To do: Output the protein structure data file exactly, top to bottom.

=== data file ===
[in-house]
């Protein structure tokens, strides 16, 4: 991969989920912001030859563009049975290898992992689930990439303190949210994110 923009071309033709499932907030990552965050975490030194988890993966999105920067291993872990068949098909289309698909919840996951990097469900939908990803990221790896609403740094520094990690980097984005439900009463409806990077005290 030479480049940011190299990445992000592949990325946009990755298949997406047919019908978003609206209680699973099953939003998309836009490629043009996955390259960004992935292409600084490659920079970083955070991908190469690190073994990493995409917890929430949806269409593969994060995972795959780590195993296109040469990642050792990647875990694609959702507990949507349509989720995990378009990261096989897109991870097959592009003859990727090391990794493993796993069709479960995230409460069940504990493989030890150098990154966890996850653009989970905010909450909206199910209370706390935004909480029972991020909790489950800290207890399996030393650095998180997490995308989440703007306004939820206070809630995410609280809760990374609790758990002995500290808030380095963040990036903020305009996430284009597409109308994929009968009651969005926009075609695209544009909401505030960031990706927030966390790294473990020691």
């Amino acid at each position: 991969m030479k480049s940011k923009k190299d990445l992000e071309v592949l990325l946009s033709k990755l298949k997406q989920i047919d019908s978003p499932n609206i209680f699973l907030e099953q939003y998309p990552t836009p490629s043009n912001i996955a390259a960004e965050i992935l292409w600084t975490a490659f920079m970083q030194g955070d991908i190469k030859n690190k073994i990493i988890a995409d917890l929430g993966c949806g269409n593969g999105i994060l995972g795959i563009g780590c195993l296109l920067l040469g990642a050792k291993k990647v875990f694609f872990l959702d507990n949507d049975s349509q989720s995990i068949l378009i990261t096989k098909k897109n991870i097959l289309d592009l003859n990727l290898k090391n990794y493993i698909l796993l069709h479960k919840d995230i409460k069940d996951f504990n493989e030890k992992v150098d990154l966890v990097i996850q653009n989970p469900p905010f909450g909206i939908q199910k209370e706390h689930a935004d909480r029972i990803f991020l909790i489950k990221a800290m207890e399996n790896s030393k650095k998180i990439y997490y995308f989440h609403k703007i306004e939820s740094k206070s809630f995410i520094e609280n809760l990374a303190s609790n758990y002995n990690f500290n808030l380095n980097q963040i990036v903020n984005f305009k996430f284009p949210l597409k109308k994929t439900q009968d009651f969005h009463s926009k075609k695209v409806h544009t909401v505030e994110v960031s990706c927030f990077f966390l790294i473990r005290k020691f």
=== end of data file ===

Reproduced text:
[in-house]
């Protein structure tokens, strides 16, 4: 991969989920912001030859563009049975290898992992689930990439303190949210994110 923009071309033709499932907030990552965050975490030194988890993966999105920067291993872990068949098909289309698909919840996951990097469900939908990803990221790896609403740094520094990690980097984005439900009463409806990077005290 030479480049940011190299990445992000592949990325946009990755298949997406047919019908978003609206209680699973099953939003998309836009490629043009996955390259960004992935292409600084490659920079970083955070991908190469690190073994990493995409917890929430949806269409593969994060995972795959780590195993296109040469990642050792990647875990694609959702507990949507349509989720995990378009990261096989897109991870097959592009003859990727090391990794493993796993069709479960995230409460069940504990493989030890150098990154966890996850653009989970905010909450909206199910209370706390935004909480029972991020909790489950800290207890399996030393650095998180997490995308989440703007306004939820206070809630995410609280809760990374609790758990002995500290808030380095963040990036903020305009996430284009597409109308994929009968009651969005926009075609695209544009909401505030960031990706927030966390790294473990020691």
């Amino acid at each position: 991969m030479k480049s940011k923009k190299d990445l992000e071309v592949l990325l946009s033709k990755l298949k997406q989920i047919d019908s978003p499932n609206i209680f699973l907030e099953q939003y998309p990552t836009p490629s043009n912001i996955a390259a960004e965050i992935l292409w600084t975490a490659f920079m970083q030194g955070d991908i190469k030859n690190k073994i990493i988890a995409d917890l929430g993966c949806g269409n593969g999105i994060l995972g795959i563009g780590c195993l296109l920067l040469g990642a050792k291993k990647v875990f694609f872990l959702d507990n949507d049975s349509q989720s995990i068949l378009i990261t096989k098909k897109n991870i097959l289309d592009l003859n990727l290898k090391n990794y493993i698909l796993l069709h479960k919840d995230i409460k069940d996951f504990n493989e030890k992992v150098d990154l966890v990097i996850q653009n989970p469900p905010f909450g909206i939908q199910k209370e706390h689930a935004d909480r029972i990803f991020l909790i489950k990221a800290m207890e399996n790896s030393k650095k998180i990439y997490y995308f989440h609403k703007i306004e939820s740094k206070s809630f995410i520094e609280n809760l990374a303190s609790n758990y002995n990690f500290n808030l380095n980097q963040i990036v903020n984005f305009k996430f284009p949210l597409k109308k994929t439900q009968d009651f969005h009463s926009k075609k695209v409806h544009t909401v505030e994110v960031s990706c927030f990077f966390l790294i473990r005290k020691f």